I wouldn’t mind betting that for most people, holidays come somewhere very near the top of the list of ‘best bits’ for any given year. We may all have different tastes when it comes to deciding what makes a great holiday. But whatever our personal preferences, that time away from normality, reality, work, routine and the every day pressures of life is golden. That is what makes holidays great.
This week I am in Kota Kinabalu, Sabah. It is a Malaysian city on the island of Borneo, and just an eight hour road trip away from our home in Brunei. But it seems a world away. I am typing from the lovely poolside gardens of a seafront resort, overlooking the sea and islands beyond. We are enjoying the dappled sunshine under the trees, the cooling breeze blowing off the mountains, the cosmopolitan feel of the resorts, and the hedonistic indulgence of eating and drinking too much, snoozing often and splashing about in the warm, clear blue sea. All of it heavenly, and despite only being a car journey away, completely different from the stifling humidity and mundane calm of life in a sleepy town in Brunei.
It is not ‘authentic Malaysia’ that we are experiencing, but we knew that when we came. We’ve been to Kota Kinabalu before; we’ve done the night markets, and Gaya Street market, we’ve soaked up the local sights, sounds and flavours. This time the trip was all about unashamedly self-indulgent escapism. And we have not been disappointed so far. A perfect temporary utopia.
The word is directly attributable to Sir Thomas More who created it. It is the title of his work, Utopia, which described a fictional society where politics, morality, social behaviour and values were at the peak of perfection.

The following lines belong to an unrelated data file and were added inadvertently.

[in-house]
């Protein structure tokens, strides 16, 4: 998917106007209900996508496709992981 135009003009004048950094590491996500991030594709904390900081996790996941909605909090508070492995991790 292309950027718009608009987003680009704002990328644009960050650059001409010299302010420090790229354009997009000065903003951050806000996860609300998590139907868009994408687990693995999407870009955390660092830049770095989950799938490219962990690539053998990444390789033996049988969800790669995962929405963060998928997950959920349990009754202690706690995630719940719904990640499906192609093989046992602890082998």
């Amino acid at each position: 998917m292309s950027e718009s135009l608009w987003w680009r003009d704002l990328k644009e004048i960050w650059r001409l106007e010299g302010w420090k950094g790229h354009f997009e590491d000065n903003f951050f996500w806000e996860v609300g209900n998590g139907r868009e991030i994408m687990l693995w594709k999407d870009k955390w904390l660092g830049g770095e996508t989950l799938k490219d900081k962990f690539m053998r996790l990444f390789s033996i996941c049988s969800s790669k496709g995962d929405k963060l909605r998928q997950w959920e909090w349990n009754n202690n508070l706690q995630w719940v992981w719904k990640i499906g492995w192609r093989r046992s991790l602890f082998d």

Today the word can be used in reference to:
- Thomas More’s island creation
- an ideally perfect state of existence or place, especially in its social, political,and moral aspects
- a visionary or idealistic scheme for social and political practice or reform
- any real or imaginary society, place, state of being, etc, considered to be perfect or ideal, especially in laws, government, and social conditions
- an impractical scheme for social improvement.
I read Utopia at University as part of a semester studying utopian and dystopian ideals in literature. It seems like an incredibly long time ago (it was a pretty long time ago!)! But I enjoyed dipping back in to it, to choose an interesting quote for this post.
I fully appreciate the irony that holidays are not something that everyone can afford, which in itself is the dystopian reality of modern society. Perhaps that is, in part, what helps to maintain their status as a utopian ideal.
There are lots of great quotations to draw from Utopia, but one line particularly struck me. I liked the sense that even in reality, whether that reality be the 16th century world that Thomas More knew, or our modern day life, there is a way for us all to experience utopia:
“Nobody owns anything but everyone is rich – for what greater wealth can there be than cheerfulness, peace of mind, and freedom from anxiety?”(Thomas More, Utopia).
The suggestion that utopia is a state of mind and attitude as much as a tangible place and time is something that I find immensely reassuring. Even for the mega-wealthy and lottery winners of the world (neither of which categories include me, sadly!), life cannot possibly be one long holiday. So the idea that we can help ourselves live a more utopian existence by striving for happiness and peace of mind makes a lot of sense to me. It can’t do any harm anyway. And it’s better than sitting in misery, counting the days, hours and minutes until the next holiday!